LISTEN LIVE: Loading...



5 Things To Do This Weekend, From A Beatles Tribute To A SciFi Film Fest

This article is more than 4 years old.

Along with the winter thaw comes a bounty of artistic happenings, from a dance tribute to The Beatles to a poetry-based live cooking show.

'Pepperland' | Friday, Feb. 8 - Sunday, Feb. 10 | Boch Center's Shubert Theatre, Boston

The Mark Morris-choreographed tribute to The Beatles’ seminal “Sgt. Pepper’s Lonely Hearts Club Band” is not at all what you might expect. The show sidesteps cheesiness with a score by Ethan Iverson that deconstructs five songs from the album and features Morris’ trademark whimsy and wit. (Read Thea Singer's feature.)

'Adobo-Fish-Sauce' | Saturday, Feb. 9 | Mills Gallery, Boston Center for the Arts

Anthony Febo and Ricky Orng are known for their multicultural cooking/poetry show, which delves into the food and culture of their Puerto Rican and Cambodian heritages. On Saturday, they're present new work developed during a residency at the BCA.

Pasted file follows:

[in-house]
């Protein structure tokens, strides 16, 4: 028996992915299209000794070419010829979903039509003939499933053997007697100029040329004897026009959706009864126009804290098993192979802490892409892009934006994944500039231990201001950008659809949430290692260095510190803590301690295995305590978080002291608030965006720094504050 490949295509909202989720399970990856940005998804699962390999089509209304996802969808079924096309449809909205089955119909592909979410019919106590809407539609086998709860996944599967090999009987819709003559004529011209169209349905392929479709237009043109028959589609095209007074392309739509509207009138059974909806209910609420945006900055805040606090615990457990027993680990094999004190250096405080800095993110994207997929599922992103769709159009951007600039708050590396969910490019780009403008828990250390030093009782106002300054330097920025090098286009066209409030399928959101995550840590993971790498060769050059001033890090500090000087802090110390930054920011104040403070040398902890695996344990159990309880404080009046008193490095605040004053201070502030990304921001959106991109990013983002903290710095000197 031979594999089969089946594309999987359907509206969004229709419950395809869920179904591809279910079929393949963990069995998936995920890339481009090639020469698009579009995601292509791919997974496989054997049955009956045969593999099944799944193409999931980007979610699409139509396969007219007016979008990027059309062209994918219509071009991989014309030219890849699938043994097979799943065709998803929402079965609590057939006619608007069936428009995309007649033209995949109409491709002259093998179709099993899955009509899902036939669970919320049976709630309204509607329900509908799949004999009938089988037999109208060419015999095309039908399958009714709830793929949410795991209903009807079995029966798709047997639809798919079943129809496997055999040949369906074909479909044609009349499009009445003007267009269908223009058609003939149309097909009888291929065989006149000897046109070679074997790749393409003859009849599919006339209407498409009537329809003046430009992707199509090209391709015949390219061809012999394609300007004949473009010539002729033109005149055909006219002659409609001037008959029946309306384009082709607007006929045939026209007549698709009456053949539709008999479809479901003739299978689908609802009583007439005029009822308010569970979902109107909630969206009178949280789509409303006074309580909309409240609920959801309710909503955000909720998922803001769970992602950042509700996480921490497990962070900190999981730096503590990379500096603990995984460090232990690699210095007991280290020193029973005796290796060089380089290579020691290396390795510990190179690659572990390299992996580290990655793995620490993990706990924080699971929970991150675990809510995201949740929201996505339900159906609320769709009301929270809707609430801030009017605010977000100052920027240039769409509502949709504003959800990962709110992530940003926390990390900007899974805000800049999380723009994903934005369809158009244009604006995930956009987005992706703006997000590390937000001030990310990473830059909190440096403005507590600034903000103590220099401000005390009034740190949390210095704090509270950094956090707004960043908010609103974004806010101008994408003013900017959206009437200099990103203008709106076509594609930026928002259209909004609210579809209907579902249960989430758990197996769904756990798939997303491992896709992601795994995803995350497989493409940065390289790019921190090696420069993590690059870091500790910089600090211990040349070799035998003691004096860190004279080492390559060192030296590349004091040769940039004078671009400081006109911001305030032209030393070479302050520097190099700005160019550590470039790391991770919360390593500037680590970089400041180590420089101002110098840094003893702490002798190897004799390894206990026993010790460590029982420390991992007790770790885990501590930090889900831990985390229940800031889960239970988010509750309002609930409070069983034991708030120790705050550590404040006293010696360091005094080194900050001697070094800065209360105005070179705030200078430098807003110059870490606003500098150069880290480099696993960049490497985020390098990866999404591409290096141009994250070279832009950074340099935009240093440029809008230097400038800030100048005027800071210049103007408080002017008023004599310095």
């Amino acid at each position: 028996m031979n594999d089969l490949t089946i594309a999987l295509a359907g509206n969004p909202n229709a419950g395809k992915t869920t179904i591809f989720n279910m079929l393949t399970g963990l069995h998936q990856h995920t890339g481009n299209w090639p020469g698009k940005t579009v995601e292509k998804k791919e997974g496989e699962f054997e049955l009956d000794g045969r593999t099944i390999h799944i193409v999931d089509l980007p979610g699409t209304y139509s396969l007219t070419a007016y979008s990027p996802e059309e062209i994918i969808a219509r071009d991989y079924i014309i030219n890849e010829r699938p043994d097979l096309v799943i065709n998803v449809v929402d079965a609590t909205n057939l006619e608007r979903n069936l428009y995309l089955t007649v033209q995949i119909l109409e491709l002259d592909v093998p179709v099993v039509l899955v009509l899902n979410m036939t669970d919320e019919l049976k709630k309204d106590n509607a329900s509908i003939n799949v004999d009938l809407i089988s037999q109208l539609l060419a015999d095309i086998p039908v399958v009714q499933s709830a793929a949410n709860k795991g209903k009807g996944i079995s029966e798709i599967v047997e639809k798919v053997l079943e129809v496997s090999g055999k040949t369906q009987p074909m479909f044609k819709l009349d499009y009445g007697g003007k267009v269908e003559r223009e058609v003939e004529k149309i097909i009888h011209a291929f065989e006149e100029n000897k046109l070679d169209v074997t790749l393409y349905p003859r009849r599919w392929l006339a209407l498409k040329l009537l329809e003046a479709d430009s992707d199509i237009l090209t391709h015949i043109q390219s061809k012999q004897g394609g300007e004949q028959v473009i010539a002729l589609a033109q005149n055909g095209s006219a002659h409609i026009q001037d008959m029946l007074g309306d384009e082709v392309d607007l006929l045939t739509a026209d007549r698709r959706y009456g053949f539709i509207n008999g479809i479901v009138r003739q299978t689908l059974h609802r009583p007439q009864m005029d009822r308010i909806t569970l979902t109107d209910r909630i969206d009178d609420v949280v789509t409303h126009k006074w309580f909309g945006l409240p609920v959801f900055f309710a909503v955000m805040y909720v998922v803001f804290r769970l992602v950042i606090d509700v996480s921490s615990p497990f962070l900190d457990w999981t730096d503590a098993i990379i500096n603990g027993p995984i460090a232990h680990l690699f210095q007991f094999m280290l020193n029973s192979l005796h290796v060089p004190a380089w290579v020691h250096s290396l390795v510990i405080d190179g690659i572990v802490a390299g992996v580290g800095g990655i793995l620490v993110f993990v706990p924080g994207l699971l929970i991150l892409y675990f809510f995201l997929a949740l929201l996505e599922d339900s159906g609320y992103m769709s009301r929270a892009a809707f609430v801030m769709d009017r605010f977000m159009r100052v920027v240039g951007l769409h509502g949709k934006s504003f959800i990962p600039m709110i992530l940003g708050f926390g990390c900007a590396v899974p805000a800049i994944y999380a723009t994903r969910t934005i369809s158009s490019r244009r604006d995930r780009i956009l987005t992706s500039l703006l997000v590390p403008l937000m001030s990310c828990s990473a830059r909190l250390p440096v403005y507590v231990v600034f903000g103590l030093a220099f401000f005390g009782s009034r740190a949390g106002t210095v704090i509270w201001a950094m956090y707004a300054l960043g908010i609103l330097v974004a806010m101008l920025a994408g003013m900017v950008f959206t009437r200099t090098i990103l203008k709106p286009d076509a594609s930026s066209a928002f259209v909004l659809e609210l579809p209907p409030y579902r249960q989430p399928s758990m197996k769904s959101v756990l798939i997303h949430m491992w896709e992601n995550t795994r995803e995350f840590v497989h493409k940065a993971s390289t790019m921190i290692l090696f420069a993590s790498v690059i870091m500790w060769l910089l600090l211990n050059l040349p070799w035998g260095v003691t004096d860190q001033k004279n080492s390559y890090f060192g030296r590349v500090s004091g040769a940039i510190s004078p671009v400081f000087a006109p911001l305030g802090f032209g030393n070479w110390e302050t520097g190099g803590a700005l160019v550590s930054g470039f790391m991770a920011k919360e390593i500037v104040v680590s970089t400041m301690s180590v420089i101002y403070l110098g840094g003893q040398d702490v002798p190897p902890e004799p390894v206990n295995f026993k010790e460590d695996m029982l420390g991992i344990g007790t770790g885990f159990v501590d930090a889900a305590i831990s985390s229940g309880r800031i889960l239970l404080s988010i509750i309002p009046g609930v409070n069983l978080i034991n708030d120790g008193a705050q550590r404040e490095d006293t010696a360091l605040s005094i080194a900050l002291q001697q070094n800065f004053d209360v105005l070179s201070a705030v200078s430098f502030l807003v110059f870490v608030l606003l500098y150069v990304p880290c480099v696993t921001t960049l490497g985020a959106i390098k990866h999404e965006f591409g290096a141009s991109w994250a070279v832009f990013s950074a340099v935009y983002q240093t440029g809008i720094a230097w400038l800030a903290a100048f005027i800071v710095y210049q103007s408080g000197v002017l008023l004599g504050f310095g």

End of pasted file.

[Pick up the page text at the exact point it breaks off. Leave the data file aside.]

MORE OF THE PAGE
Boston Science Fiction Film Festival | Friday, Feb. 8 - Feb. 18 | Somerville Theatre

The 44th annual Boston Science Fiction Film Festival kicks off a packed program of documentaries, feature films and shorts both new and old. Highlights this weekend include 1964’s “First Men in the Moon” and several curated screenings of the year’s best short films.

'Anthem' | Friday, Feb. 8 and Saturday, Feb. 9 | Oberon, Cambridge 

Spoken word poets Justice Ameer and Chrysanthemum Tran present an evening of poetry, music and performance that celebrates the lives and artistic expression of transgender women of color. (Read Cristela Guerra's feature.)

Justice Ameer, left, and Chrystanthemum Tran (Courtesy Ally Schmaling)
Justice Ameer, left, and Chrystanthemum Tran. (Courtesy Ally Schmaling)

'Tabitha Soren: Surface Tension' | Feb. 7 - June 9 | Davis Museum

Tabitha Soren, formerly of MTV News fame, photographs the smudges our fingers leave on the surfaces of our electronic devices, eking eerie beauty out of these incidental marks. Her work asks us to consider both our relationship to technology and our impact on the world. (Read Tracee M. Herbaugh's feature on the exhibit.)

Tabitha Soren's photograph of PBS' Nova's program on Greenland. (Courtesy Tabitha Soren/Davis Museum)
Tabitha Soren's photograph of PBS' Nova's program on Greenland. (Courtesy Tabitha Soren/Davis Museum)

Amelia Mason Arts And Culture Reporter
Amelia Mason is an arts and culture reporter and critic for WBUR.



Listen Live